Now what about DNS? We need to somehow resolve
Here are our options for DNS - some of these relate only inside our WSL instance:
- Put an entry into
/etc/hostsin Windows, and/or WSL if necessary.
- Use the
--dnsto use the resolver inside
/etc/resolve.confin the remote host
lloydrochester.comor even use the
--to-ns=<server>option to specify a DNS resolver inside our private network
172.16.0.0/24to take our queries.
- Stand up a
dnsmasqinstance on our WSL. More on this option later.
Let’s stop here for DNS, for the remaing we’ll statically define it without DNS.
Giving Windows 11 some VPN love
Could we open up a browser to
someserver.somecompany and have the page load? Nope. Why?
- The Windows 11 cannot resolve
- Even if Windows 11 could resolve what would make it forward packets to our WSL instance?
- If our WSL instance receives packets destined for
someserver.somecompanywill it route them properly?
Let’s solve each of these problems one-by-one.
Simple Resolution of hosts in Windows 11 to our WSL Instance
For Windows 11 to resolve
someserver.somecompany it’s easiest to use the Windows version of
/etc/hosts in the file
C:\Windows\System32\drivers\etc\hosts. This needs Administrator access but we can add the entry as such.
<our WSL IP address> someserver.somecompany
We’ll use the trick of pointing
someserver.somecompany to our WSL instance. To know the entry to add to the Windows host file simply run the following.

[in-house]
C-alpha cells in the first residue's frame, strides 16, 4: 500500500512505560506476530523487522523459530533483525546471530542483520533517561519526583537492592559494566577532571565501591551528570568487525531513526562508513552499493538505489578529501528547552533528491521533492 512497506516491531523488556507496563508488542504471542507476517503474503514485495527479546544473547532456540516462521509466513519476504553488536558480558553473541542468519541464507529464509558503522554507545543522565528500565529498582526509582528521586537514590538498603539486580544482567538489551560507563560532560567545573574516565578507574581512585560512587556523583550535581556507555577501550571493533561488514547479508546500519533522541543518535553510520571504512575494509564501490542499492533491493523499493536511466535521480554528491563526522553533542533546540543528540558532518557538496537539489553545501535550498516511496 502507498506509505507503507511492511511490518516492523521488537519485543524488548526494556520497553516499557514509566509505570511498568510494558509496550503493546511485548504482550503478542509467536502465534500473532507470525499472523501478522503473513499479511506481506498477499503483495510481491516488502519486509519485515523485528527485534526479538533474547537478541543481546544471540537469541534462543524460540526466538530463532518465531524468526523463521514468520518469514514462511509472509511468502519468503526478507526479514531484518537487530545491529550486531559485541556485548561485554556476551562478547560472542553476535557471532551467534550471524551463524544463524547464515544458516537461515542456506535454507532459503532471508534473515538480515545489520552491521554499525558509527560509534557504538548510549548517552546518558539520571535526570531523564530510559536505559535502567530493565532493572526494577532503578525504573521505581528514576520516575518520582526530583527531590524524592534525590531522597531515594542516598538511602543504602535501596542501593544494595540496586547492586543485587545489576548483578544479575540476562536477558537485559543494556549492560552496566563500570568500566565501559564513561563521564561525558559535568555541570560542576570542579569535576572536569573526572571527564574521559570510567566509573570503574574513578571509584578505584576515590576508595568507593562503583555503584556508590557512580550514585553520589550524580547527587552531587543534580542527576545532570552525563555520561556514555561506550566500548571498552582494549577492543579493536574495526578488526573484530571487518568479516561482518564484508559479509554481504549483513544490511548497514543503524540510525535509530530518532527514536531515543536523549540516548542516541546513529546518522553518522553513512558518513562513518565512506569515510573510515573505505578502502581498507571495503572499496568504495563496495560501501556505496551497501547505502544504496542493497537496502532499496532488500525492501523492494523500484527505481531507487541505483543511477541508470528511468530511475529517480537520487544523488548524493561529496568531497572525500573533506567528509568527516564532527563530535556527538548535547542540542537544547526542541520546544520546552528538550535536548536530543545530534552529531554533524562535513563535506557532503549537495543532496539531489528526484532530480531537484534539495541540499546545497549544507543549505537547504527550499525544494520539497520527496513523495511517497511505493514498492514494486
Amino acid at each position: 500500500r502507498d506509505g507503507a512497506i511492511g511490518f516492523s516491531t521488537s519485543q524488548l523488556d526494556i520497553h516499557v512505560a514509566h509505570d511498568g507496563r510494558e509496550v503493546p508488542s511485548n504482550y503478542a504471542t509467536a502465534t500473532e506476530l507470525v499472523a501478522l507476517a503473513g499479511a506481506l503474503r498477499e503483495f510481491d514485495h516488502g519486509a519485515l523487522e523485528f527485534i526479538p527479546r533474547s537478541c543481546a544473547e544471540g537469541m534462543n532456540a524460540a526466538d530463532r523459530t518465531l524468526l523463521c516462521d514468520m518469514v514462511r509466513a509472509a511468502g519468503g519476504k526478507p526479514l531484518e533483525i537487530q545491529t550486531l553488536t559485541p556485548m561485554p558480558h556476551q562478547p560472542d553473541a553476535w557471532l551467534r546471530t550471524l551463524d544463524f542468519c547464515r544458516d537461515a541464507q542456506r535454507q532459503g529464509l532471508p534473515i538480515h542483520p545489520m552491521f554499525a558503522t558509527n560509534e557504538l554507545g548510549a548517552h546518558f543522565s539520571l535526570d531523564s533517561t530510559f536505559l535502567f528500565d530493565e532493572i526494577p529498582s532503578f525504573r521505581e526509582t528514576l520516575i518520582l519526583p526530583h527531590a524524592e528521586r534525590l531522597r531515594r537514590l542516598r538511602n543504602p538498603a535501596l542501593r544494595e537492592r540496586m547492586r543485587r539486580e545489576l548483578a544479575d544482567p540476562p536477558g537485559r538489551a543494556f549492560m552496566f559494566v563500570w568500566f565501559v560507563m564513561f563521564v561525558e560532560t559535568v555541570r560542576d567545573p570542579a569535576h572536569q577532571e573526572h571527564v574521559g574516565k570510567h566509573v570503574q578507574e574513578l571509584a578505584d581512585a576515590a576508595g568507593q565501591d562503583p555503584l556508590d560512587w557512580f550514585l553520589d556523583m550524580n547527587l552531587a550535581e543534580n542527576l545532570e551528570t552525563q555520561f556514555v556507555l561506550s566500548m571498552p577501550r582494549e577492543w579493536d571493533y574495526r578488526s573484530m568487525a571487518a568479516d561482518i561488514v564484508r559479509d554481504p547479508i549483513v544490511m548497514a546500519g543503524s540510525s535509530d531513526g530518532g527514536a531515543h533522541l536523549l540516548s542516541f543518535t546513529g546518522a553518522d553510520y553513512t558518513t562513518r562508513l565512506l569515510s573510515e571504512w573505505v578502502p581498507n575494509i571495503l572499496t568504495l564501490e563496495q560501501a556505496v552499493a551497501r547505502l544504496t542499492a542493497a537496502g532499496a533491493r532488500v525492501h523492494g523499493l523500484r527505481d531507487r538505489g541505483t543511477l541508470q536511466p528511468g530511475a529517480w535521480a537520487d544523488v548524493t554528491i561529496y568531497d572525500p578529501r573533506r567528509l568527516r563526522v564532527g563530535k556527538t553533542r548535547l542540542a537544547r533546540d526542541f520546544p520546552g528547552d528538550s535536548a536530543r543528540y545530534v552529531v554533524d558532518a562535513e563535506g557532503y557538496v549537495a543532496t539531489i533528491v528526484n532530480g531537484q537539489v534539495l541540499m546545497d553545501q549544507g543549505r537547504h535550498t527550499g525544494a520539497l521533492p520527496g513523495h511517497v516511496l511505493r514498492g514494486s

lloydroc@nifty:~$ ip route get 126.96.36.199 188.8.131.52 via 172.17.240.1 dev eth0 src 172.17.253.106 uid 1000 cache lloydroc@nifty:~$
Here we need to look at the
src IP address and also take note of the device name
eth0. Thus, I’d add the following line to
Your WSL instance will undoubtedly have a different address and perhaps device name depending on the flavor of Linux.
Proxy a connection from Windows to WSL
It turns out if Windows wants to make a connection to a WSL instance it needs to be explicitly specified. To do this we need to open a Power Shell terminal with Administrator privileges and run the following:
netsh interface portproxy add v4tov4 listenport=0-9000 connectaddress=172.17.253.106 connectport=0-9000 listenaddress=172.17.253.106
Please ensure you swap out
172.17.253.106 for the IP address of your WSL instance.
After, you’ve done this go ahead and run:
netsh interface portproxy show all
and if you need to remove the proxy run:
netsh interface portproxy reset
Testing a connection from Windows into WSL
This is when I like to test a connection from Windows to
someserver.somecompany can connect inside WSL. Let’s assume